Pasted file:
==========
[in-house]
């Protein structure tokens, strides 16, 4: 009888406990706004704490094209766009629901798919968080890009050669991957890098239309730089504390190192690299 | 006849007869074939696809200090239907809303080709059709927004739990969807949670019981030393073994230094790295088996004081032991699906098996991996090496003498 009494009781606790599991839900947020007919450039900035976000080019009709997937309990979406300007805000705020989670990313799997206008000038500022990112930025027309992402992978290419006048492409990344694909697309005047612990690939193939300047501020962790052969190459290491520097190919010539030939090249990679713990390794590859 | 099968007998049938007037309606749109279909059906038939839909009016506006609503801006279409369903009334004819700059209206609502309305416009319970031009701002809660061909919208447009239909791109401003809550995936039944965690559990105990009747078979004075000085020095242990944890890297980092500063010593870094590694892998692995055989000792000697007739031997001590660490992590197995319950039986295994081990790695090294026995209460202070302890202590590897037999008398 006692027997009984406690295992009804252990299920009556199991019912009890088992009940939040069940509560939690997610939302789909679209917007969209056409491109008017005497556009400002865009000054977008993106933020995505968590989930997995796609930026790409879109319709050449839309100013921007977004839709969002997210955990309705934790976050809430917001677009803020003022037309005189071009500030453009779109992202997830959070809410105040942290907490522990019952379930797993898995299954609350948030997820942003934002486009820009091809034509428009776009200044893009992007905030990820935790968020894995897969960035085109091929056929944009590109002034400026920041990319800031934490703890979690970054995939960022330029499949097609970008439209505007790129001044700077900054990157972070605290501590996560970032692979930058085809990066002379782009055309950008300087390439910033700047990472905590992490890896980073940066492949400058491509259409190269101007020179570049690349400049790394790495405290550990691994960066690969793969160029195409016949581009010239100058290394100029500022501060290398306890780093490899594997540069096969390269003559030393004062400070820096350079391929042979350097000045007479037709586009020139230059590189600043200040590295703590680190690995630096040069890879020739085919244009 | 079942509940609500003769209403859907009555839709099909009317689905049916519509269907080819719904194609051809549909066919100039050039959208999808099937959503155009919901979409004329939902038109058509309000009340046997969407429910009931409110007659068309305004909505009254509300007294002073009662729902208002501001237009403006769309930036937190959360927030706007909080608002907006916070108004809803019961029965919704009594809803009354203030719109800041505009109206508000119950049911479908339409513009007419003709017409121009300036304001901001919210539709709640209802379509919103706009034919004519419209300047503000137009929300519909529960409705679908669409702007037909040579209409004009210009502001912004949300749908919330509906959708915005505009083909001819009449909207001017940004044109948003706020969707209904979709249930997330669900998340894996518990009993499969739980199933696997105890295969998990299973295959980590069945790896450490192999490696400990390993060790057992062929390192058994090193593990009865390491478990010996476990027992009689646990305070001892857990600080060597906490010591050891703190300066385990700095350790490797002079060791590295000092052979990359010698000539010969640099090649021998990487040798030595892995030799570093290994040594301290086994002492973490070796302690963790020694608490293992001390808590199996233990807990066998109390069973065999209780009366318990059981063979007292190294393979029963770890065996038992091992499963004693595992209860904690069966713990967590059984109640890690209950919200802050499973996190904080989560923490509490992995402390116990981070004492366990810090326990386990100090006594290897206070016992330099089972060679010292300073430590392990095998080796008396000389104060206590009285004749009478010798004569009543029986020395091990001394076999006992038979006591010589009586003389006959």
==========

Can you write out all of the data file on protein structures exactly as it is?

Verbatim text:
[in-house]
């Protein structure tokens, strides 16, 4: 009888406990706004704490094209766009629901798919968080890009050669991957890098239309730089504390190192690299 | 006849007869074939696809200090239907809303080709059709927004739990969807949670019981030393073994230094790295088996004081032991699906098996991996090496003498 009494009781606790599991839900947020007919450039900035976000080019009709997937309990979406300007805000705020989670990313799997206008000038500022990112930025027309992402992978290419006048492409990344694909697309005047612990690939193939300047501020962790052969190459290491520097190919010539030939090249990679713990390794590859 | 099968007998049938007037309606749109279909059906038939839909009016506006609503801006279409369903009334004819700059209206609502309305416009319970031009701002809660061909919208447009239909791109401003809550995936039944965690559990105990009747078979004075000085020095242990944890890297980092500063010593870094590694892998692995055989000792000697007739031997001590660490992590197995319950039986295994081990790695090294026995209460202070302890202590590897037999008398 006692027997009984406690295992009804252990299920009556199991019912009890088992009940939040069940509560939690997610939302789909679209917007969209056409491109008017005497556009400002865009000054977008993106933020995505968590989930997995796609930026790409879109319709050449839309100013921007977004839709969002997210955990309705934790976050809430917001677009803020003022037309005189071009500030453009779109992202997830959070809410105040942290907490522990019952379930797993898995299954609350948030997820942003934002486009820009091809034509428009776009200044893009992007905030990820935790968020894995897969960035085109091929056929944009590109002034400026920041990319800031934490703890979690970054995939960022330029499949097609970008439209505007790129001044700077900054990157972070605290501590996560970032692979930058085809990066002379782009055309950008300087390439910033700047990472905590992490890896980073940066492949400058491509259409190269101007020179570049690349400049790394790495405290550990691994960066690969793969160029195409016949581009010239100058290394100029500022501060290398306890780093490899594997540069096969390269003559030393004062400070820096350079391929042979350097000045007479037709586009020139230059590189600043200040590295703590680190690995630096040069890879020739085919244009 | 079942509940609500003769209403859907009555839709099909009317689905049916519509269907080819719904194609051809549909066919100039050039959208999808099937959503155009919901979409004329939902038109058509309000009340046997969407429910009931409110007659068309305004909505009254509300007294002073009662729902208002501001237009403006769309930036937190959360927030706007909080608002907006916070108004809803019961029965919704009594809803009354203030719109800041505009109206508000119950049911479908339409513009007419003709017409121009300036304001901001919210539709709640209802379509919103706009034919004519419209300047503000137009929300519909529960409705679908669409702007037909040579209409004009210009502001912004949300749908919330509906959708915005505009083909001819009449909207001017940004044109948003706020969707209904979709249930997330669900998340894996518990009993499969739980199933696997105890295969998990299973295959980590069945790896450490192999490696400990390993060790057992062929390192058994090193593990009865390491478990010996476990027992009689646990305070001892857990600080060597906490010591050891703190300066385990700095350790490797002079060791590295000092052979990359010698000539010969640099090649021998990487040798030595892995030799570093290994040594301290086994002492973490070796302690963790020694608490293992001390808590199996233990807990066998109390069973065999209780009366318990059981063979007292190294393979029963770890065996038992091992499963004693595992209860904690069966713990967590059984109640890690209950919200802050499973996190904080989560923490509490992995402390116990981070004492366990810090326990386990100090006594290897206070016992330099089972060679010292300073430590392990095998080796008396000389104060206590009285004749009478010798004569009543029986020395091990001394076999006992038979006591010589009586003389006959």